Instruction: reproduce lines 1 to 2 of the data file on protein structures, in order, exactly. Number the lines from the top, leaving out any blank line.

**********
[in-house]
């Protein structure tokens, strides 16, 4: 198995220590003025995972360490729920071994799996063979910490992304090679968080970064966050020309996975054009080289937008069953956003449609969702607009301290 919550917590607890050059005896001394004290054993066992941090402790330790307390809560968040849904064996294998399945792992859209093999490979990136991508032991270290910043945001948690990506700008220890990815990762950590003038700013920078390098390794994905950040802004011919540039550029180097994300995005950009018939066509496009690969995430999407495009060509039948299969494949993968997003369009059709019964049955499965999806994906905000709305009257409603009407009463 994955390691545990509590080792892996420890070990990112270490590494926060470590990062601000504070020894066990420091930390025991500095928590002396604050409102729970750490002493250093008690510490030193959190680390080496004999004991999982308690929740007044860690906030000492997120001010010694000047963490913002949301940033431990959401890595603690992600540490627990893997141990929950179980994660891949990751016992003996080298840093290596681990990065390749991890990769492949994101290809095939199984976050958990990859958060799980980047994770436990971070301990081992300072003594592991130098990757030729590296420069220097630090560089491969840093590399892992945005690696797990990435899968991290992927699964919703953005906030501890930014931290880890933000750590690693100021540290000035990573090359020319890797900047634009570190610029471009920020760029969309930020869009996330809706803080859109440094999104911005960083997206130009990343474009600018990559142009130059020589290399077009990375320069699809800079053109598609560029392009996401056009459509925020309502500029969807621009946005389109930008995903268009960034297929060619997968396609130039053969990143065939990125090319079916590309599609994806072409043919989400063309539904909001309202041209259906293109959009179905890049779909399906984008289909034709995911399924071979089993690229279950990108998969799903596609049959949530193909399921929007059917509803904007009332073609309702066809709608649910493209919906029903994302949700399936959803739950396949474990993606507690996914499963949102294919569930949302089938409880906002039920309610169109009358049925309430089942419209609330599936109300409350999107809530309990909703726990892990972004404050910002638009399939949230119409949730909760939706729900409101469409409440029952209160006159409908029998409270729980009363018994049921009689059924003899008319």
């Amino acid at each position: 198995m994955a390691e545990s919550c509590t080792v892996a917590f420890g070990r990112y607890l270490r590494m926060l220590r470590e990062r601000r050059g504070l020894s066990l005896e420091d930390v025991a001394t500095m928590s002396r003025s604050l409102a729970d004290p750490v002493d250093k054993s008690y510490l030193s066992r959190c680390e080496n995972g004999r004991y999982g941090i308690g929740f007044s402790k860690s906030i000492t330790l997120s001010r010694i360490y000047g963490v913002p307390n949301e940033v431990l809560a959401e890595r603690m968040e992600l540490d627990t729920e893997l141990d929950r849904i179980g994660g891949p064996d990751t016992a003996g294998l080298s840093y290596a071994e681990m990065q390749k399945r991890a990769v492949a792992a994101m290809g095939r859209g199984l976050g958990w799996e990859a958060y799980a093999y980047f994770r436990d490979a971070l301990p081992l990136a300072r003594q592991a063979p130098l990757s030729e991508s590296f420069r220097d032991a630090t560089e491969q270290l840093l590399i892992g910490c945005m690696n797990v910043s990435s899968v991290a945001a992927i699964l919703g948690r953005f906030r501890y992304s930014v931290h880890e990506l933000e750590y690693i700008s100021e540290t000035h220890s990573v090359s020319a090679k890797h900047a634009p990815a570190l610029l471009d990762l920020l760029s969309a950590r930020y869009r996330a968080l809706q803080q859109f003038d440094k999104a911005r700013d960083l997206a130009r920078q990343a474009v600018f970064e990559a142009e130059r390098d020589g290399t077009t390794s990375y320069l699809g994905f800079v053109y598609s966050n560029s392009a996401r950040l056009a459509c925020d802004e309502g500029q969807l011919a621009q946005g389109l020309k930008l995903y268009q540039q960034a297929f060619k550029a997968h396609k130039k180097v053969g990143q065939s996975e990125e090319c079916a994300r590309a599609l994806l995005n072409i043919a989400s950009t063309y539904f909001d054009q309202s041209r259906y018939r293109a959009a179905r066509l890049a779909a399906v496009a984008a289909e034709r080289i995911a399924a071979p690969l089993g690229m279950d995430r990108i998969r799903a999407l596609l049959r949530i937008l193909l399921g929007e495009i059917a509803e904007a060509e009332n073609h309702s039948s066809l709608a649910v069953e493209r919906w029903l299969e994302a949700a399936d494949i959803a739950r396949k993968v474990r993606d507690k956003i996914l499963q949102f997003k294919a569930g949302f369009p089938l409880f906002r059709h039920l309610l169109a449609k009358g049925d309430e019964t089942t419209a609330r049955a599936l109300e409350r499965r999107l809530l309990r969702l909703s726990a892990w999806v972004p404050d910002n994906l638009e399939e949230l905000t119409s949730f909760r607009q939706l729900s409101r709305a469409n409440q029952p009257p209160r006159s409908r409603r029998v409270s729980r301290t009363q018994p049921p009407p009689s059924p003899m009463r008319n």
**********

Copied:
[in-house]
């Protein structure tokens, strides 16, 4: 198995220590003025995972360490729920071994799996063979910490992304090679968080970064966050020309996975054009080289937008069953956003449609969702607009301290 919550917590607890050059005896001394004290054993066992941090402790330790307390809560968040849904064996294998399945792992859209093999490979990136991508032991270290910043945001948690990506700008220890990815990762950590003038700013920078390098390794994905950040802004011919540039550029180097994300995005950009018939066509496009690969995430999407495009060509039948299969494949993968997003369009059709019964049955499965999806994906905000709305009257409603009407009463 994955390691545990509590080792892996420890070990990112270490590494926060470590990062601000504070020894066990420091930390025991500095928590002396604050409102729970750490002493250093008690510490030193959190680390080496004999004991999982308690929740007044860690906030000492997120001010010694000047963490913002949301940033431990959401890595603690992600540490627990893997141990929950179980994660891949990751016992003996080298840093290596681990990065390749991890990769492949994101290809095939199984976050958990990859958060799980980047994770436990971070301990081992300072003594592991130098990757030729590296420069220097630090560089491969840093590399892992945005690696797990990435899968991290992927699964919703953005906030501890930014931290880890933000750590690693100021540290000035990573090359020319890797900047634009570190610029471009920020760029969309930020869009996330809706803080859109440094999104911005960083997206130009990343474009600018990559142009130059020589290399077009990375320069699809800079053109598609560029392009996401056009459509925020309502500029969807621009946005389109930008995903268009960034297929060619997968396609130039053969990143065939990125090319079916590309599609994806072409043919989400063309539904909001309202041209259906293109959009179905890049779909399906984008289909034709995911399924071979089993690229279950990108998969799903596609049959949530193909399921929007059917509803904007009332073609309702066809709608649910493209919906029903994302949700399936959803739950396949474990993606507690996914499963949102294919569930949302089938409880906002039920309610169109009358049925309430089942419209609330599936109300409350999107809530309990909703726990892990972004404050910002638009399939949230119409949730909760939706729900409101469409409440029952209160006159409908029998409270729980009363018994049921009689059924003899008319």